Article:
When these various signals combine in the receiving radio, the randomly phased signals add together (Figure 1).6 Depending on the exact phases the resulting radio signal can increase or essentially disappear. This effect is called multipath fading. Even in cases in which there is a strong signal and a direct line of sight to the receiver, it may be impossible to use a radio due to multipath fading. For example, propagation inside a building with materials that reflect RF energy efficiently (e.g., metallic materials) can have areas where the signal essentially disappears because the reflections are large enough to effectively cancel the direct radio signal.


Source: IEEE Computing Online. http://www.computer.org/internet/v6n1/fig3.htm.

Multipath signals (that is, reflection, scattering, and diffraction) also cause radio signal distortion (noise) as well as additional signal propagation losses (attenuation). Figure 2 shows two key properties of multipath fading, and period. The fading amplitude is the amount of signal amplification or reduction and is a function of position. Fading period, the time between fades, is a function of speed (both the firefighters’ movement and the speed of moving objects, if any, from which multipath signals are reflecting). Because fading level varies by physical position, frequently a firefighter needs only move a few inches to get a 20-dB change in signal, for better or worse. [243] Advanced automatic gain control (AGC) techniques have been developed to compensate for this effect, thereby increasing the operational dynamic range of the receiver. Even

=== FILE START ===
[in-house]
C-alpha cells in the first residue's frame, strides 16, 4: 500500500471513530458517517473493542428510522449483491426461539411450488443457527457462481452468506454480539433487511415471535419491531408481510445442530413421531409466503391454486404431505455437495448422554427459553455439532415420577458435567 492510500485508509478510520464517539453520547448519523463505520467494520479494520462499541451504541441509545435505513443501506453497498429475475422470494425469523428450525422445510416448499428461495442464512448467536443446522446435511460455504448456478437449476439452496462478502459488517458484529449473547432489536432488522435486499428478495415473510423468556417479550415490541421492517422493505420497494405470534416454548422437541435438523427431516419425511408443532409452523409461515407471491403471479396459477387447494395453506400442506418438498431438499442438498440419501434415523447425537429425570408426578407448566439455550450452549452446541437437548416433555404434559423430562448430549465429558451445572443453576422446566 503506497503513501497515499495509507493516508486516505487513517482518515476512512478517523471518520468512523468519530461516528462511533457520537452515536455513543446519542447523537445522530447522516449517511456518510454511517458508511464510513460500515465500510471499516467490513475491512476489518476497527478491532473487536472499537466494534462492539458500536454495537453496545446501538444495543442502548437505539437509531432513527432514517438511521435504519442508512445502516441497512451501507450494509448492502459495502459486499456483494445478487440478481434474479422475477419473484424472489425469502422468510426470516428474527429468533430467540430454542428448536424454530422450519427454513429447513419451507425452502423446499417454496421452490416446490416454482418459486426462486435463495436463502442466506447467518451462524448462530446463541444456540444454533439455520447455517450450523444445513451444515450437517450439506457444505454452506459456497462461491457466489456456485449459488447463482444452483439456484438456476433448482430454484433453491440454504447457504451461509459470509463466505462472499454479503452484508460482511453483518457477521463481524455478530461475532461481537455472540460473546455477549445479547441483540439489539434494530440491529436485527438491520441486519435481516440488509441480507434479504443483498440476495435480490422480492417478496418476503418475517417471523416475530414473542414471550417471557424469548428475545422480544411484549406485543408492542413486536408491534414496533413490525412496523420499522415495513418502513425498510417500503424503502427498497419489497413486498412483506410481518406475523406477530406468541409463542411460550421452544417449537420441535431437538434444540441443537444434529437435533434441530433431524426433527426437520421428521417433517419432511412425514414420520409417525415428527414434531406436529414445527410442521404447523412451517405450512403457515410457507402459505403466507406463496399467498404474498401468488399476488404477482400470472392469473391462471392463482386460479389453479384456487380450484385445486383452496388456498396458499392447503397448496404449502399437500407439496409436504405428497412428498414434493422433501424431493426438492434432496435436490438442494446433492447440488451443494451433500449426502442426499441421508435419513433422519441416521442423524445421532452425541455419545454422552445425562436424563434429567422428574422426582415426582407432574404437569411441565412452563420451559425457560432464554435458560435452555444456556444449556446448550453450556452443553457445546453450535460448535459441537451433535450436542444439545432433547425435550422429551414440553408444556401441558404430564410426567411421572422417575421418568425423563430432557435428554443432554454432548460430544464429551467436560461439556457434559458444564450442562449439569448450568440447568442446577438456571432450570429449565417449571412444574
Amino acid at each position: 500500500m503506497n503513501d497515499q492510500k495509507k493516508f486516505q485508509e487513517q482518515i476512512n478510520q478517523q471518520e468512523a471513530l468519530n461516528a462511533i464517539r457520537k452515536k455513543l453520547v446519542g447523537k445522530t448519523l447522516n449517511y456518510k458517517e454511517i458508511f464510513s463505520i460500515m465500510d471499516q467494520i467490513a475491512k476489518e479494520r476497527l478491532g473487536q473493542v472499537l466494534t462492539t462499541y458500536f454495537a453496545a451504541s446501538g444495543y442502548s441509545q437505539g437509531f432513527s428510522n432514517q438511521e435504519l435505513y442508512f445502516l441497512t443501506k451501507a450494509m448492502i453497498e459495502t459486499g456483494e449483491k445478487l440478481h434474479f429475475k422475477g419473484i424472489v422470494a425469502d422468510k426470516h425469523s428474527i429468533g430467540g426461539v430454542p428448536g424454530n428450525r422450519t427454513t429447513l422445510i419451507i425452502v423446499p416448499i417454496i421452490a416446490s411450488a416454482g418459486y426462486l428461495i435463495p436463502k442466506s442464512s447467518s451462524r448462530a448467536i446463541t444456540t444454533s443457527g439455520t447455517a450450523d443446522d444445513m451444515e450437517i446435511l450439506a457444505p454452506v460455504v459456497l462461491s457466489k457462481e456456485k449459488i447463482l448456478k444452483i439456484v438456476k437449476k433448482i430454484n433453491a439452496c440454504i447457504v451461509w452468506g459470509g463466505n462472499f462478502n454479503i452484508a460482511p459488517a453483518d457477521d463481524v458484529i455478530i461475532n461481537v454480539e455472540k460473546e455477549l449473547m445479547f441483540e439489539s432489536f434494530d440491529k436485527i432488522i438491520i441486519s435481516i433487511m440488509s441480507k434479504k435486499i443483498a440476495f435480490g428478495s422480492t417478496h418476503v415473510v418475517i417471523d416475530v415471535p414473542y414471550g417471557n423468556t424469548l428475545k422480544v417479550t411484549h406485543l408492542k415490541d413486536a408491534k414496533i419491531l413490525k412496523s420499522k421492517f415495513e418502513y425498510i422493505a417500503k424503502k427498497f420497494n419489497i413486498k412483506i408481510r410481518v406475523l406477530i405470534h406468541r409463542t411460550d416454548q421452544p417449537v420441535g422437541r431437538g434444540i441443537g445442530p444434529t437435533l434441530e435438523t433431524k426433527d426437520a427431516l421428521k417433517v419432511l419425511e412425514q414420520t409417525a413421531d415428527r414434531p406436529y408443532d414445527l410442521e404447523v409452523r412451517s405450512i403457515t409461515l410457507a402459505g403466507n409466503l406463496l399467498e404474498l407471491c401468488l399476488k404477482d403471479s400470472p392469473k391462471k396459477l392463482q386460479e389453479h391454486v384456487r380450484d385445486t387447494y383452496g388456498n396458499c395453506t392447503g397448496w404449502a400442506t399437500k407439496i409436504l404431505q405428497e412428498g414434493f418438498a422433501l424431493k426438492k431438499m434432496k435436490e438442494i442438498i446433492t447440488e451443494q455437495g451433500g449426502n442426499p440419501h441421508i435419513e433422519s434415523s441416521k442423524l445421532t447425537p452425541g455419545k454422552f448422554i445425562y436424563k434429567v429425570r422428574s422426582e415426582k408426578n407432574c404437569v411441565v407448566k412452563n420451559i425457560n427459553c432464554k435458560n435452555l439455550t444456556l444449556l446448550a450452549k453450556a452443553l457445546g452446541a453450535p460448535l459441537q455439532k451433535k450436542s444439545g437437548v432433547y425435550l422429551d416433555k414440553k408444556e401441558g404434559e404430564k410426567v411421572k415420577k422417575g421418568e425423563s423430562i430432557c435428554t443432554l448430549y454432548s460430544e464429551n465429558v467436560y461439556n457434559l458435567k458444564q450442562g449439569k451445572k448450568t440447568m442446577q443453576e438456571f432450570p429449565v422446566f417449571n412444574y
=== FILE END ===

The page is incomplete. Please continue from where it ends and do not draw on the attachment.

6 Radio waves are characterized as sine waves. When the signal is reflected off of a surface, it travels a longer path to its destination. As a result, the reflected radio wave may arrive at the receiver at a different point in the sine cycle. This cycle offset is referred to as phase.

TriData Corporation 30 September 2003 NIOSH Firefighter Radio Communications Chapter IV these systems, however, usually operate with fixed time constants that cannot fully compensate for the effects when the signals vary quickly.

On the other hand, because the firefighter is moving slowly and the objects around him remain stationary, the fading period can be long. In other words, a slowly moving firefighter can remain in a fade area. In digital communications, this situation can lead to periods of time where the error rates are too high to be corrected by error-correcting algorithms and result in unintelligible voices or lost communications. In analog systems, this fading phenomenon is exhibited in noise and static. The human brain acts as the correction algorithm in this case. But the brain tries to synthetically “fill in the gaps” based on contextual factors and, while it performs this error correction at a remarkable level, the listener may misconstrue messages.


Source: Georgia Institute of Technology, Smart Research Laboratory http://users.ece.gatech.edu/~mai/tutorial_multipath.htm